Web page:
Example 1. Let, , and. We define the local coordinates of X by, and those of Q by. Then, the local coordinates of the jet bundle are for all. Note that q is described as a function of t, y; however, each element of is regarded as independent variables on the bundle. By using the summation convention, for example, we can interpret such as for.

3.2. Time-Spatial Splitting of State Space

Variational problems can be formalized as follows.

Definition 1. Consider the -form as a Lagrangian density of a functional. We define the variational derivative of the Lagrangian density as the -form

(11)

that determines the stationary condition of the variational problem, where, and is the vertical differential operator (see Sections B and C). In the following discussions, the variational derivative is lifted on.

Let us consider the following control system as a main objective.

Assumption 1. A given system is defined on a contractible domain with a boundary, and it can be derived from a Lagrangian density in functional forms including derivatives that are first order with respect to the time coordinate and up to -th order with respect to spatial coordinates.

Under this assumption, the multi index I up to r-th order used for describing r-th order Lagrangians can be defined as, where the multi index K is of spatial coordinates for.

Example 2. In the case of, and, let be a local coordinates of Q on X. Then, by defining and, the local coordinates of can be described as. Without Assumption 1, I may include.

Furthermore, the following second assumption is important when we use the multisymplectic instantaneous formalism (see Section E).

Definition 2. Let us consider the time-spatial split domain consisting of a time interval and a spatial domain. Then, a system defined on at an instantaneous time is defined on.

Assumption 2. A Lagrangian density restricted to can be described as at a time in, where we denote the spatial (horizontal) volume form by.

Note that, we treat variables including time derivatives, e.g., in a bundle restricted to the spatial domain in this setting.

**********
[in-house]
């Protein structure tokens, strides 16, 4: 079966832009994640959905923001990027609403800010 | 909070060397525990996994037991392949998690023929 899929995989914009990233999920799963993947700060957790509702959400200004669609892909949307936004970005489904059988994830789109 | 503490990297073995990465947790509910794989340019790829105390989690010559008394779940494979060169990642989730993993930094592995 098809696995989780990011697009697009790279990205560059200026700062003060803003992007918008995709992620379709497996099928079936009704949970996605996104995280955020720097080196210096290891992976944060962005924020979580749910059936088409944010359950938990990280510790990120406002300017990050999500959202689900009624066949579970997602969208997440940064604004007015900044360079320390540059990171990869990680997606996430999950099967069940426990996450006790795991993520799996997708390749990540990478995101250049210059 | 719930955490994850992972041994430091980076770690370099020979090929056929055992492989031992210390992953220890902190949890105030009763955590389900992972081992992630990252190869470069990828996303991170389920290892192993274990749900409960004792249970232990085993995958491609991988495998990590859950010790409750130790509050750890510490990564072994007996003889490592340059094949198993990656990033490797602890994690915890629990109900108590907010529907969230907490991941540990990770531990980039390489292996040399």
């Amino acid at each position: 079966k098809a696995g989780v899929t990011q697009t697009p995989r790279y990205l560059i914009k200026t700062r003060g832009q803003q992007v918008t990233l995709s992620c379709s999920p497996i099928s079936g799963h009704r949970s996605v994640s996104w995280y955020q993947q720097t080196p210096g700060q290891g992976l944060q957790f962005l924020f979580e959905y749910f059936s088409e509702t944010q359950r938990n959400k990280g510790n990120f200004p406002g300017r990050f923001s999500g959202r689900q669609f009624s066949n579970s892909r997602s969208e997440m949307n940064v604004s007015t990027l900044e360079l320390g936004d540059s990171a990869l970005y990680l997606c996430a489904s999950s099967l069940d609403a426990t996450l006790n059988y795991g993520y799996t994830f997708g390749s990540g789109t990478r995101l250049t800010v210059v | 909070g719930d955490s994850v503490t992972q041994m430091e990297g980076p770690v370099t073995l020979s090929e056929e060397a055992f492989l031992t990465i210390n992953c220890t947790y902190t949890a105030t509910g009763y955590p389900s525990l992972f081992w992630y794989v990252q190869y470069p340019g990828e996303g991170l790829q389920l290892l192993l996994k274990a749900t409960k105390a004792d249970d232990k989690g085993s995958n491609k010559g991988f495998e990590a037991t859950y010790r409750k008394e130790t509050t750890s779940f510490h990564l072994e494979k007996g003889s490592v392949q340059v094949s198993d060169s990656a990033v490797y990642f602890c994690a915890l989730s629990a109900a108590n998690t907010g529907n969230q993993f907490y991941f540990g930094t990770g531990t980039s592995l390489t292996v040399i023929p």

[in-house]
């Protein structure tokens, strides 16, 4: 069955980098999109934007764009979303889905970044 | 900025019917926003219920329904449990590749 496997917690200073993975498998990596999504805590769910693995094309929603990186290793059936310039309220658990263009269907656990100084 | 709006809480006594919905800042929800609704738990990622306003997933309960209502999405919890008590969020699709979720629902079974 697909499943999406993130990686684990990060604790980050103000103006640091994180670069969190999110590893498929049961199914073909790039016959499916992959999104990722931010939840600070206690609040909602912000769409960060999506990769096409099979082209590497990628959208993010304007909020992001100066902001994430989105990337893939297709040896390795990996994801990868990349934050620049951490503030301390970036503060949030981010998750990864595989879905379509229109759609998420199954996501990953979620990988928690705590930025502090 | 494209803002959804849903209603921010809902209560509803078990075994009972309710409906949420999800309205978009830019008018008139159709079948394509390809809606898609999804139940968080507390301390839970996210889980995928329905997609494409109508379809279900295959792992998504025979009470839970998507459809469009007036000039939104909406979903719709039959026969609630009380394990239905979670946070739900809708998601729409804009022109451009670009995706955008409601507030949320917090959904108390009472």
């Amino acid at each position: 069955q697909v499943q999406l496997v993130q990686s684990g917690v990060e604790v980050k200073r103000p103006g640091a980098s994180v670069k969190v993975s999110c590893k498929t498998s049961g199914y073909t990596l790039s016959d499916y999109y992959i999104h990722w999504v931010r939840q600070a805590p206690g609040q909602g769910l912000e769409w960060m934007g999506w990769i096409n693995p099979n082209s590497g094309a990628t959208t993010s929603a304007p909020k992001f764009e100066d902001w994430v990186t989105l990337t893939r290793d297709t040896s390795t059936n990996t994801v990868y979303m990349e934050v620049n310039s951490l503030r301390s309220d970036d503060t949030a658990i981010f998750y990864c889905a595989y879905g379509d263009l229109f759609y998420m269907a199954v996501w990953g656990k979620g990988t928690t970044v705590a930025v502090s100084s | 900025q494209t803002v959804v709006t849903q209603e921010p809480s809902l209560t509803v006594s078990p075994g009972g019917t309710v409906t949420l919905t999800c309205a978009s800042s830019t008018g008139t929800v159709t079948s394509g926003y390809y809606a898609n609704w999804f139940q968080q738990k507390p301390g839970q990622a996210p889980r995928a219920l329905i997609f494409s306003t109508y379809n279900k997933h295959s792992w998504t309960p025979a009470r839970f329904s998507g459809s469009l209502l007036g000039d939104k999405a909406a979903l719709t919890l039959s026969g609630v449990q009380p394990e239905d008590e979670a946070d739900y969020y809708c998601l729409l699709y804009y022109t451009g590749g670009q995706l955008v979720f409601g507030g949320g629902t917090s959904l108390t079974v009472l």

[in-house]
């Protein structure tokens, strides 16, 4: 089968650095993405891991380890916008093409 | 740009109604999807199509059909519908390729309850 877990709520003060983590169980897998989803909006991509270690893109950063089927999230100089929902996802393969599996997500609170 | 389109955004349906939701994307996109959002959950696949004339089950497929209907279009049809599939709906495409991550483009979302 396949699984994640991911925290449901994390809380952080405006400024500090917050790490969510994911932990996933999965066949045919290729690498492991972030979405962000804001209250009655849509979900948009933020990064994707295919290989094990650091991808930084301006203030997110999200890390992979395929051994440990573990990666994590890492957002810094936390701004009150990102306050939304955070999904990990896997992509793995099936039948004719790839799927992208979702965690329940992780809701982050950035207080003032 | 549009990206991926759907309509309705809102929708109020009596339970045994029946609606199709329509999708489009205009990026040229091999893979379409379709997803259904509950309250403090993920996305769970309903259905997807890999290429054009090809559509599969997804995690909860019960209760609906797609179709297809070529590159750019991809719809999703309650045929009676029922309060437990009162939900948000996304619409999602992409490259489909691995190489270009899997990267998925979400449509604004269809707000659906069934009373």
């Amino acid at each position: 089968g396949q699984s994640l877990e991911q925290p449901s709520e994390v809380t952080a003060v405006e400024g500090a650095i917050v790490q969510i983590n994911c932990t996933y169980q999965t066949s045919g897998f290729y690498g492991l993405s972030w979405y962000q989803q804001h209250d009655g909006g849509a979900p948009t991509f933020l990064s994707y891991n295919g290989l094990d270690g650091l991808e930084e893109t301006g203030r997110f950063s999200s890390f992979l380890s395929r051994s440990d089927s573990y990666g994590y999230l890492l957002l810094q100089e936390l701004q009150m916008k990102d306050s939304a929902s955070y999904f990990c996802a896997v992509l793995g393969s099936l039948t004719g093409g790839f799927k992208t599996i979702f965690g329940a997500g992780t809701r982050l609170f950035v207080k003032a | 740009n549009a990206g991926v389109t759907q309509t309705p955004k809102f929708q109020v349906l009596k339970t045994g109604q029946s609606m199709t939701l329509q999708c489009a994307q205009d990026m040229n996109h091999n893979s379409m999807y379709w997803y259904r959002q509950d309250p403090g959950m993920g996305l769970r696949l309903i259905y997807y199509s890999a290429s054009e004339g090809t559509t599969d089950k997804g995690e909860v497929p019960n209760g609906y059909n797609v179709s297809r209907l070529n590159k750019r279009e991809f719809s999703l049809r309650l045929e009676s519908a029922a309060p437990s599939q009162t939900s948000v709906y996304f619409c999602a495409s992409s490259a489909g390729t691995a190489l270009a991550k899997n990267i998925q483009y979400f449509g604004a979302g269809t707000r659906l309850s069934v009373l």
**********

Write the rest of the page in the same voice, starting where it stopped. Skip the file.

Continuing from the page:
4. Implicit Hamiltonian Representation Induced from Distributions

In this section, we present a symplectic structure for distributions determined by partial differential equations in terms of the implicit Hamiltonian representation [14] . A distribution is a subbundle of a tangent bundle that is defined by a system dynamics, external constraints, and internal constraints generated by degenerate Lagrangians. On the other hand, a field Hamiltonian system is defined by the covariant Hamiltonian in the multisymplectic formalism [6] . However, the covariant Hamiltonian does not correspond to the typical Hamiltonian that are constant with respect to time evolution, e.g., for particle systems, but the instantaneous Hamiltonian derived from the time-spatial splitting.

4.1. Distributions

Definition 3. Consider a system of Pfaff equations on an n-dimensional manifold M, where for each a is a differential 1-form. Then, the submanifold N of M is called an integral manifold of if for any vector on the tangent space at each point, where.

Definition 4. Let M be an n-dimensional manifold M. A morphism associating an r-dimensional subspace of the tangent space with each point is called an r-th order distribution. The distribution is called regular if the dimension r is invariant.

The integrability of can be rephrased by distributions. That is, the r-dimensional distribution is defined by for each point, where.

4.2. Symplectic Structure Restricted to Distributions